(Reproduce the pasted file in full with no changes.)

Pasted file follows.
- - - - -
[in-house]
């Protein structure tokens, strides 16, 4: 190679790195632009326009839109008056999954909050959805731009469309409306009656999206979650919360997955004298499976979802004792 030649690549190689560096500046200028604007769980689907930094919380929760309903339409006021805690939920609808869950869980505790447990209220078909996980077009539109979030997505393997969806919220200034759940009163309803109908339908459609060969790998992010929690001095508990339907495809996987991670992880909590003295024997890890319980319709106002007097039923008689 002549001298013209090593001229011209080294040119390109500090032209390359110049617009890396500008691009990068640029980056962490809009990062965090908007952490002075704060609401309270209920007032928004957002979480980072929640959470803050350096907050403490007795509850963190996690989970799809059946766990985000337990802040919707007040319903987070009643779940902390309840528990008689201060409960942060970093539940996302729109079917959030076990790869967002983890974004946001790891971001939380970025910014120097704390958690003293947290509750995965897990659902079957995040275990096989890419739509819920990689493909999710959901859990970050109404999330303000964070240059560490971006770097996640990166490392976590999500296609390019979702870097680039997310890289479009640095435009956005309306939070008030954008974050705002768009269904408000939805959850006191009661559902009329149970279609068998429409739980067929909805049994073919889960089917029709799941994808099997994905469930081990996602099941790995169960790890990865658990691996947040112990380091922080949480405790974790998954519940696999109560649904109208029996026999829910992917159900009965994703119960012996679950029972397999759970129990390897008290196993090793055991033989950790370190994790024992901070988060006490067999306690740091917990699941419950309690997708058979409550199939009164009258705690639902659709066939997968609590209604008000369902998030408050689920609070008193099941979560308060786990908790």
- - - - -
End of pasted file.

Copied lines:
[in-house]
């Protein structure tokens, strides 16, 4: 190679790195632009326009839109008056999954909050959805731009469309409306009656999206979650919360997955004298499976979802004792 030649690549190689560096500046200028604007769980689907930094919380929760309903339409006021805690939920609808869950869980505790447990209220078909996980077009539109979030997505393997969806919220200034759940009163309803109908339908459609060969790998992010929690001095508990339907495809996987991670992880909590003295024997890890319980319709106002007097039923008689 002549001298013209090593001229011209080294040119390109500090032209390359110049617009890396500008691009990068640029980056962490809009990062965090908007952490002075704060609401309270209920007032928004957002979480980072929640959470803050350096907050403490007795509850963190996690989970799809059946766990985000337990802040919707007040319903987070009643779940902390309840528990008689201060409960942060970093539940996302729109079917959030076990790869967002983890974004946001790891971001939380970025910014120097704390958690003293947290509750995965897990659902079957995040275990096989890419739509819920990689493909999710959901859990970050109404999330303000964070240059560490971006770097996640990166490392976590999500296609390019979702870097680039997310890289479009640095435009956005309306939070008030954008974050705002768009269904408000939805959850006191009661559902009329149970279609068998429409739980067929909805049994073919889960089917029709799941994808099997994905469930081990996602099941790995169960790890990865658990691996947040112990380091922080949480405790974790998954519940696999109560649904109208029996026999829910992917159900009965994703119960012996679950029972397999759970129990390897008290196993090793055991033989950790370190994790024992901070988060006490067999306690740091917990699941419950309690997708058979409550199939009164009258705690639902659709066939997968609590209604008000369902998030408050689920609070008193099941979560308060786990908790």